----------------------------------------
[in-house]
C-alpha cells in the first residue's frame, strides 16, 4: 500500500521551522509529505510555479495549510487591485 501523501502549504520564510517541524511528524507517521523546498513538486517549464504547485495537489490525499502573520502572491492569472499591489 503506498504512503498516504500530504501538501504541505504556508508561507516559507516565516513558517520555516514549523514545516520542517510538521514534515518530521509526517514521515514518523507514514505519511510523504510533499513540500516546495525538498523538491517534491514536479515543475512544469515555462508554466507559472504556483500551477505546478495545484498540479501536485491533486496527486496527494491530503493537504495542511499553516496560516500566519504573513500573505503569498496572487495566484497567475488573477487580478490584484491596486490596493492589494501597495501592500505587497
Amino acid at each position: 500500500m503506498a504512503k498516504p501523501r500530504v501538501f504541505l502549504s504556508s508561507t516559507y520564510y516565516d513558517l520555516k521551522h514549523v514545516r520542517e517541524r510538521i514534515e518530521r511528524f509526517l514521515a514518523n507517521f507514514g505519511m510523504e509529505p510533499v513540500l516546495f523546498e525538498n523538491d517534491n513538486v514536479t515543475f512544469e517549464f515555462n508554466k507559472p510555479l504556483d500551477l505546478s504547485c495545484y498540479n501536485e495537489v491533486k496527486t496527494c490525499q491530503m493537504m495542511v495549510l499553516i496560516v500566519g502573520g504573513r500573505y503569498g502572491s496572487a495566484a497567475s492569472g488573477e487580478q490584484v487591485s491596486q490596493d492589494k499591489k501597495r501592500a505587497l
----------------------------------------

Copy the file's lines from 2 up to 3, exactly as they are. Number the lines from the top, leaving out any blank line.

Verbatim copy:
C-alpha cells in the first residue's frame, strides 16, 4: 500500500521551522509529505510555479495549510487591485 501523501502549504520564510517541524511528524507517521523546498513538486517549464504547485495537489490525499502573520502572491492569472499591489 503506498504512503498516504500530504501538501504541505504556508508561507516559507516565516513558517520555516514549523514545516520542517510538521514534515518530521509526517514521515514518523507514514505519511510523504510533499513540500516546495525538498523538491517534491514536479515543475512544469515555462508554466507559472504556483500551477505546478495545484498540479501536485491533486496527486496527494491530503493537504495542511499553516496560516500566519504573513500573505503569498496572487495566484497567475488573477487580478490584484491596486490596493492589494501597495501592500505587497
Amino acid at each position: 500500500m503506498a504512503k498516504p501523501r500530504v501538501f504541505l502549504s504556508s508561507t516559507y520564510y516565516d513558517l520555516k521551522h514549523v514545516r520542517e517541524r510538521i514534515e518530521r511528524f509526517l514521515a514518523n507517521f507514514g505519511m510523504e509529505p510533499v513540500l516546495f523546498e525538498n523538491d517534491n513538486v514536479t515543475f512544469e517549464f515555462n508554466k507559472p510555479l504556483d500551477l505546478s504547485c495545484y498540479n501536485e495537489v491533486k496527486t496527494c490525499q491530503m493537504m495542511v495549510l499553516i496560516v500566519g502573520g504573513r500573505y503569498g502572491s496572487a495566484a497567475s492569472g488573477e487580478q490584484v487591485s491596486q490596493d492589494k499591489k501597495r501592500a505587497l